Lafarge Tarmac also undergoes an even deeper assessment every six months to test the levels of heavy metals and traces of dioxins in its emissions. Since the introduction of the waste derived fuels back in 2005 and through 2012, no negative change in the emission profile of the plant has been recorded.

In order to ensure a reliable, consistent and legitimate source of waste fuels and specifically tyres, Lafarge Tarmac created Sapphire Energy Recovery. Among many other services, this operation collects tyres from retailers and scrap yards and sorts, checks and cleans them before delivery to the plants. To reduce the environmental impact of the transport and ensure a reliable supply, Sapphire Energy Recovery endeavours to source from regions surrounding the plants, so waste tyres used at Aberthaw, for example, come from South Wales and southwest England. With the development of SRF plants by waste operators it is envisaged that SRF will be supplied as the infrastructure is built from within South Wales.

The benefits of using WDF

The use of WDF is playing an important role supporting the government in reducing UK carbon emissions (80% by 2050) and the move towards a low carbon economy, as well as helping to reduce carbon emissions supporting government targets and ‘recovering’ large volumes of waste that would have otherwise been destined for landfill.

Finally, using WDF complements other wider Lafarge Tarmac sustainability initiatives, including its water footprinting programme. Using coal as fuel significantly increases water usage. Lafarge Tarmac’s endeavours to replace coal with WDF such as used car tyres have primarily served to reduce the carbon footprint of its cement products and manufacturing operation – but with an additional environmental benefit of helping to reduce its water footprint.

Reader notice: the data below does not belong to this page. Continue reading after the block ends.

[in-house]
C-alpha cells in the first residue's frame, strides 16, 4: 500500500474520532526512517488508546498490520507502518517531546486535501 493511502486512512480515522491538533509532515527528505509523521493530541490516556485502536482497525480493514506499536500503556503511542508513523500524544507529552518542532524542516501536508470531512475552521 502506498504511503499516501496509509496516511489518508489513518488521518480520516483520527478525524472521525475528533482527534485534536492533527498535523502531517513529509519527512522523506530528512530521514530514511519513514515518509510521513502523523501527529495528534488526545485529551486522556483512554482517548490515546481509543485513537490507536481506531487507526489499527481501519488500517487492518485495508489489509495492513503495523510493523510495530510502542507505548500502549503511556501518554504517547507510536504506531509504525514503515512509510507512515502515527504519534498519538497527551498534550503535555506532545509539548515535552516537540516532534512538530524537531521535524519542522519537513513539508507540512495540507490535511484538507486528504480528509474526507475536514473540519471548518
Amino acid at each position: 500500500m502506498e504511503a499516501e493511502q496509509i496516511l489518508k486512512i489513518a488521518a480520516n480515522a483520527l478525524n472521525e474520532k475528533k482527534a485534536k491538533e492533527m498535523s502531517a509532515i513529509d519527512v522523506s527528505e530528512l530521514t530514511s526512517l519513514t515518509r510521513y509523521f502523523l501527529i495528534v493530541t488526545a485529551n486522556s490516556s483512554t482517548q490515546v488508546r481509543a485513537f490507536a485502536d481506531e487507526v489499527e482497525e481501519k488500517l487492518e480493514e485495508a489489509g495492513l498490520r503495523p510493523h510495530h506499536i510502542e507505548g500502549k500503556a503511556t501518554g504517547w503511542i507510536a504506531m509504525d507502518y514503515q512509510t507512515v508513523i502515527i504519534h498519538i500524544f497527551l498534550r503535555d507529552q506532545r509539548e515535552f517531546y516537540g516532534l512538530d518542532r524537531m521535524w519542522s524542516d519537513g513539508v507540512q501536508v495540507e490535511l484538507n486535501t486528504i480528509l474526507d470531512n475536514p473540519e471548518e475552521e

Given that water resources in the UK are under huge pressure, this is a major benefit of WDF and their increasing use across the business has played a significant role in helping the company to reduce its demand on external water supplies by an impressive 69%, equivalent to 6500 litres of water per day. At the Aberthaw plant, use of potable water sources has been reduced by 39%.

Using WDF to make cements

In addition to using WDF in the manufacturing process, the blending of waste residue ash in cements is another recent innovation by Lafarge Tarmac. As a result of Aberthaw’s location just 1 km from RWE nPower’s South Wales power station, in 2013 the cement manufacturer launched a unique partnership with the energy company to recycle ash, a byproduct of electricity production.

Lafarge Tarmac has developed a process to refine and separate the ash supplied from the power station to produce a specialist material, Celtic Ash, which can be blended in the manufacturing process to produce lower-embodied carbon cements. The recycling of this ash, which would have otherwise gone to landfill, is another major sustainability initiative by Lafarge Tarmac at Aberthaw.

Written by David Shenton, National Environment Manager, Lafarge Tarmac Cement and Lime, UK. This is an abridged version of the full article, which appeared in the June 2014 issue of World Cement. Subscribers can view the full article by logging in.